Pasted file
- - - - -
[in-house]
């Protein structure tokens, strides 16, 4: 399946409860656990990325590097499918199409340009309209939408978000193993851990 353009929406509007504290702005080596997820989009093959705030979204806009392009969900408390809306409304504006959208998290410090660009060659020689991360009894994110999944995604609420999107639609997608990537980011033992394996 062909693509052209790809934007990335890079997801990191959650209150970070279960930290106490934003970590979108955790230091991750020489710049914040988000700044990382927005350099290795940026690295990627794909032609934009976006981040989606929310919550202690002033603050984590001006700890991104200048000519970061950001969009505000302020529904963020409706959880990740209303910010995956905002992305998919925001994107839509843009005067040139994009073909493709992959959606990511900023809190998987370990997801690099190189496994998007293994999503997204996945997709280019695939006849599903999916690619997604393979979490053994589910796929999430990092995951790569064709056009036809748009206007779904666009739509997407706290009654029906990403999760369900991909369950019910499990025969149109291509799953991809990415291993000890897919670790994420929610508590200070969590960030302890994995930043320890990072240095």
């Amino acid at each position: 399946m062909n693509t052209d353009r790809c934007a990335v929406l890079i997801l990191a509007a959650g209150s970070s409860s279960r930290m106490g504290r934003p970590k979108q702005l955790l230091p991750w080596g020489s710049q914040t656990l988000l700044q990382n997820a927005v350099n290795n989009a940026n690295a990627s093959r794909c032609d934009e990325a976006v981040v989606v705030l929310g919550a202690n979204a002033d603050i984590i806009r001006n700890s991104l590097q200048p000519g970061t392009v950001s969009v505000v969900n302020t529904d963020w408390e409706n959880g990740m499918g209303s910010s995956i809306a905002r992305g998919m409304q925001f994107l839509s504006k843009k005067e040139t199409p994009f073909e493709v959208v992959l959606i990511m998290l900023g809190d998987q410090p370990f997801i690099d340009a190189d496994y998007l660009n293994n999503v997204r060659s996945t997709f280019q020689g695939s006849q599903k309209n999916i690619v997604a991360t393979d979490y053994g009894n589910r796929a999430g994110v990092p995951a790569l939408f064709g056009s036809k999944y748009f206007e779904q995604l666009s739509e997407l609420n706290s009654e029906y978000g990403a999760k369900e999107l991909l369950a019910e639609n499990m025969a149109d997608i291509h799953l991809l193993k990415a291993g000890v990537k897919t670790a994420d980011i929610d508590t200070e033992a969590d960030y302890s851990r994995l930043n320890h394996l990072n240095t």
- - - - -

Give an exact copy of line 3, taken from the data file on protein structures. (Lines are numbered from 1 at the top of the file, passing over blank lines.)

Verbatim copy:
């Amino acid at each position: 399946m062909n693509t052209d353009r790809c934007a990335v929406l890079i997801l990191a509007a959650g209150s970070s409860s279960r930290m106490g504290r934003p970590k979108q702005l955790l230091p991750w080596g020489s710049q914040t656990l988000l700044q990382n997820a927005v350099n290795n989009a940026n690295a990627s093959r794909c032609d934009e990325a976006v981040v989606v705030l929310g919550a202690n979204a002033d603050i984590i806009r001006n700890s991104l590097q200048p000519g970061t392009v950001s969009v505000v969900n302020t529904d963020w408390e409706n959880g990740m499918g209303s910010s995956i809306a905002r992305g998919m409304q925001f994107l839509s504006k843009k005067e040139t199409p994009f073909e493709v959208v992959l959606i990511m998290l900023g809190d998987q410090p370990f997801i690099d340009a190189d496994y998007l660009n293994n999503v997204r060659s996945t997709f280019q020689g695939s006849q599903k309209n999916i690619v997604a991360t393979d979490y053994g009894n589910r796929a999430g994110v990092p995951a790569l939408f064709g056009s036809k999944y748009f206007e779904q995604l666009s739509e997407l609420n706290s009654e029906y978000g990403a999760k369900e999107l991909l369950a019910e639609n499990m025969a149109d997608i291509h799953l991809l193993k990415a291993g000890v990537k897919t670790a994420d980011i929610d508590t200070e033992a969590d960030y302890s851990r994995l930043n320890h394996l990072n240095t």